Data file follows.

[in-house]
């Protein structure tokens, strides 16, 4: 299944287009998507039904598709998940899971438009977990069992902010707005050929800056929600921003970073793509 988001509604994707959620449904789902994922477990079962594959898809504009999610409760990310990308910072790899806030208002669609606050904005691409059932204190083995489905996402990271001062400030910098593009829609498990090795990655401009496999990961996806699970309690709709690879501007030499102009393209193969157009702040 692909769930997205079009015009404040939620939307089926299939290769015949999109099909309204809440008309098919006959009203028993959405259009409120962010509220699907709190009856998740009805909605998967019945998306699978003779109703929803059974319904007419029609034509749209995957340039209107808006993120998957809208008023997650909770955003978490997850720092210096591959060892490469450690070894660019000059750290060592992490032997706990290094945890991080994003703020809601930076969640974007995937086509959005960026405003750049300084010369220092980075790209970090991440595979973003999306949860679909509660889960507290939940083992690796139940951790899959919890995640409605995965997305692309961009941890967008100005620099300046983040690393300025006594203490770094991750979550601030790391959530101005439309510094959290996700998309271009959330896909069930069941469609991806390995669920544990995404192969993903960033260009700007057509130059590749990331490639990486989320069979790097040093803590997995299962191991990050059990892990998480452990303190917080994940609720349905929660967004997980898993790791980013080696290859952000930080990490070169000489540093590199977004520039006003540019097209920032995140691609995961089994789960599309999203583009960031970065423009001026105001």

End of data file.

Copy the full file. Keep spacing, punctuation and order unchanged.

[in-house]
């Protein structure tokens, strides 16, 4: 299944287009998507039904598709998940899971438009977990069992902010707005050929800056929600921003970073793509 988001509604994707959620449904789902994922477990079962594959898809504009999610409760990310990308910072790899806030208002669609606050904005691409059932204190083995489905996402990271001062400030910098593009829609498990090795990655401009496999990961996806699970309690709709690879501007030499102009393209193969157009702040 692909769930997205079009015009404040939620939307089926299939290769015949999109099909309204809440008309098919006959009203028993959405259009409120962010509220699907709190009856998740009805909605998967019945998306699978003779109703929803059974319904007419029609034509749209995957340039209107808006993120998957809208008023997650909770955003978490997850720092210096591959060892490469450690070894660019000059750290060592992490032997706990290094945890991080994003703020809601930076969640974007995937086509959005960026405003750049300084010369220092980075790209970090991440595979973003999306949860679909509660889960507290939940083992690796139940951790899959919890995640409605995965997305692309961009941890967008100005620099300046983040690393300025006594203490770094991750979550601030790391959530101005439309510094959290996700998309271009959330896909069930069941469609991806390995669920544990995404192969993903960033260009700007057509130059590749990331490639990486989320069979790097040093803590997995299962191991990050059990892990998480452990303190917080994940609720349905929660967004997980898993790791980013080696290859952000930080990490070169000489540093590199977004520039006003540019097209920032995140691609995961089994789960599309999203583009960031970065423009001026105001």